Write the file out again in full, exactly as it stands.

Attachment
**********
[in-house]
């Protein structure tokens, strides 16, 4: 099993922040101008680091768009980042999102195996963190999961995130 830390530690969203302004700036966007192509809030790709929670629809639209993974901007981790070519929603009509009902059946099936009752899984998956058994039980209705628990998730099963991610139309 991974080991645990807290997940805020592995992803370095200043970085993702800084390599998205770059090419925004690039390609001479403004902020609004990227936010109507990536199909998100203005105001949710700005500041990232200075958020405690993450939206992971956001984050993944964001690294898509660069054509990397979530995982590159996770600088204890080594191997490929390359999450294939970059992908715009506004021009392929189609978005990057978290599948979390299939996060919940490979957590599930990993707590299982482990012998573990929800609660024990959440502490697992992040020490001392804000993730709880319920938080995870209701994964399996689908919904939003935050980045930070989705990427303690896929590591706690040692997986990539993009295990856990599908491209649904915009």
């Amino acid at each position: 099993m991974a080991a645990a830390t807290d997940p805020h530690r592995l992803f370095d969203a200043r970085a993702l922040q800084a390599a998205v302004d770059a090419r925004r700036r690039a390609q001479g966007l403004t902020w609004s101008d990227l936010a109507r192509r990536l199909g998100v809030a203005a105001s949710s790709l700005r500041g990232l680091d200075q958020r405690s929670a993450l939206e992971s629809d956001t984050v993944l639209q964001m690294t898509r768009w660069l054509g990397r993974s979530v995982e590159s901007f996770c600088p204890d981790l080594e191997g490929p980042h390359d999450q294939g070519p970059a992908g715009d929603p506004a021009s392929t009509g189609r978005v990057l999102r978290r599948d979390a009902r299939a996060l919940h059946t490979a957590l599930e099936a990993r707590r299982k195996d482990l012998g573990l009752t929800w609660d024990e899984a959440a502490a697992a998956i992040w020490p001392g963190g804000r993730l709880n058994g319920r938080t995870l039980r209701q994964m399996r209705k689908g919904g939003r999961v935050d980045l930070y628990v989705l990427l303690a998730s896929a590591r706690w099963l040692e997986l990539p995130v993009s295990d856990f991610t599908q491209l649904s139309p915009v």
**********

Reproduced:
[in-house]
């Protein structure tokens, strides 16, 4: 099993922040101008680091768009980042999102195996963190999961995130 830390530690969203302004700036966007192509809030790709929670629809639209993974901007981790070519929603009509009902059946099936009752899984998956058994039980209705628990998730099963991610139309 991974080991645990807290997940805020592995992803370095200043970085993702800084390599998205770059090419925004690039390609001479403004902020609004990227936010109507990536199909998100203005105001949710700005500041990232200075958020405690993450939206992971956001984050993944964001690294898509660069054509990397979530995982590159996770600088204890080594191997490929390359999450294939970059992908715009506004021009392929189609978005990057978290599948979390299939996060919940490979957590599930990993707590299982482990012998573990929800609660024990959440502490697992992040020490001392804000993730709880319920938080995870209701994964399996689908919904939003935050980045930070989705990427303690896929590591706690040692997986990539993009295990856990599908491209649904915009």
């Amino acid at each position: 099993m991974a080991a645990a830390t807290d997940p805020h530690r592995l992803f370095d969203a200043r970085a993702l922040q800084a390599a998205v302004d770059a090419r925004r700036r690039a390609q001479g966007l403004t902020w609004s101008d990227l936010a109507r192509r990536l199909g998100v809030a203005a105001s949710s790709l700005r500041g990232l680091d200075q958020r405690s929670a993450l939206e992971s629809d956001t984050v993944l639209q964001m690294t898509r768009w660069l054509g990397r993974s979530v995982e590159s901007f996770c600088p204890d981790l080594e191997g490929p980042h390359d999450q294939g070519p970059a992908g715009d929603p506004a021009s392929t009509g189609r978005v990057l999102r978290r599948d979390a009902r299939a996060l919940h059946t490979a957590l599930e099936a990993r707590r299982k195996d482990l012998g573990l009752t929800w609660d024990e899984a959440a502490a697992a998956i992040w020490p001392g963190g804000r993730l709880n058994g319920r938080t995870l039980r209701q994964m399996r209705k689908g919904g939003r999961v935050d980045l930070y628990v989705l990427l303690a998730s896929a590591r706690w099963l040692e997986l990539p995130v993009s295990d856990f991610t599908q491209l649904s139309p915009v």